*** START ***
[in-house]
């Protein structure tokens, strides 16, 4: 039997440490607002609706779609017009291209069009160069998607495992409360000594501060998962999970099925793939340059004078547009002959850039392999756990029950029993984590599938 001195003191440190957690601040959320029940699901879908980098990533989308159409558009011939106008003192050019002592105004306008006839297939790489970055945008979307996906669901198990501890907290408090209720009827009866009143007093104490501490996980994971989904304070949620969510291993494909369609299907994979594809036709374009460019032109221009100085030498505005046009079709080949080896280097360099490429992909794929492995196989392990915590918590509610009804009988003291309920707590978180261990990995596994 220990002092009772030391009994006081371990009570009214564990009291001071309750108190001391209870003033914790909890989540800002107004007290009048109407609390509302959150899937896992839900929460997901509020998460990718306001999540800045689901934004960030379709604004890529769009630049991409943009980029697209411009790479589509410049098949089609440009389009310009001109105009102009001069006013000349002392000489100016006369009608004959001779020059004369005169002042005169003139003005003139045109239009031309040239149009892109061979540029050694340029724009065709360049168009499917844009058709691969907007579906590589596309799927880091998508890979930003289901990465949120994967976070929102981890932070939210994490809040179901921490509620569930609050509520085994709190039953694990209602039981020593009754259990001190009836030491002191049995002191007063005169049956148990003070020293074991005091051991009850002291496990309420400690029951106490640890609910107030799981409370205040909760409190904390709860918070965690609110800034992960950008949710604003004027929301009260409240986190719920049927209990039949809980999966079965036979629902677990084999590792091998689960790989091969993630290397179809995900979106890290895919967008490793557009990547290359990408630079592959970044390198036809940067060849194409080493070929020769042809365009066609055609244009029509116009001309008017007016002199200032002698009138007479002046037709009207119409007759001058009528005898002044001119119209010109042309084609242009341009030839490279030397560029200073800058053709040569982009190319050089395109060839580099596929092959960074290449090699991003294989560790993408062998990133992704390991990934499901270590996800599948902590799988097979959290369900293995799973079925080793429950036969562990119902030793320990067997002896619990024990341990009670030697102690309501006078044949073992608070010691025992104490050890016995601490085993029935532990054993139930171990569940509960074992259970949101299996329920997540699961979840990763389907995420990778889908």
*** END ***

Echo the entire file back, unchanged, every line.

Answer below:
[in-house]
């Protein structure tokens, strides 16, 4: 039997440490607002609706779609017009291209069009160069998607495992409360000594501060998962999970099925793939340059004078547009002959850039392999756990029950029993984590599938 001195003191440190957690601040959320029940699901879908980098990533989308159409558009011939106008003192050019002592105004306008006839297939790489970055945008979307996906669901198990501890907290408090209720009827009866009143007093104490501490996980994971989904304070949620969510291993494909369609299907994979594809036709374009460019032109221009100085030498505005046009079709080949080896280097360099490429992909794929492995196989392990915590918590509610009804009988003291309920707590978180261990990995596994 220990002092009772030391009994006081371990009570009214564990009291001071309750108190001391209870003033914790909890989540800002107004007290009048109407609390509302959150899937896992839900929460997901509020998460990718306001999540800045689901934004960030379709604004890529769009630049991409943009980029697209411009790479589509410049098949089609440009389009310009001109105009102009001069006013000349002392000489100016006369009608004959001779020059004369005169002042005169003139003005003139045109239009031309040239149009892109061979540029050694340029724009065709360049168009499917844009058709691969907007579906590589596309799927880091998508890979930003289901990465949120994967976070929102981890932070939210994490809040179901921490509620569930609050509520085994709190039953694990209602039981020593009754259990001190009836030491002191049995002191007063005169049956148990003070020293074991005091051991009850002291496990309420400690029951106490640890609910107030799981409370205040909760409190904390709860918070965690609110800034992960950008949710604003004027929301009260409240986190719920049927209990039949809980999966079965036979629902677990084999590792091998689960790989091969993630290397179809995900979106890290895919967008490793557009990547290359990408630079592959970044390198036809940067060849194409080493070929020769042809365009066609055609244009029509116009001309008017007016002199200032002698009138007479002046037709009207119409007759001058009528005898002044001119119209010109042309084609242009341009030839490279030397560029200073800058053709040569982009190319050089395109060839580099596929092959960074290449090699991003294989560790993408062998990133992704390991990934499901270590996800599948902590799988097979959290369900293995799973079925080793429950036969562990119902030793320990067997002896619990024990341990009670030697102690309501006078044949073992608070010691025992104490050890016995601490085993029935532990054993139930171990569940509960074992259970949101299996329920997540699961979840990763389907995420990778889908």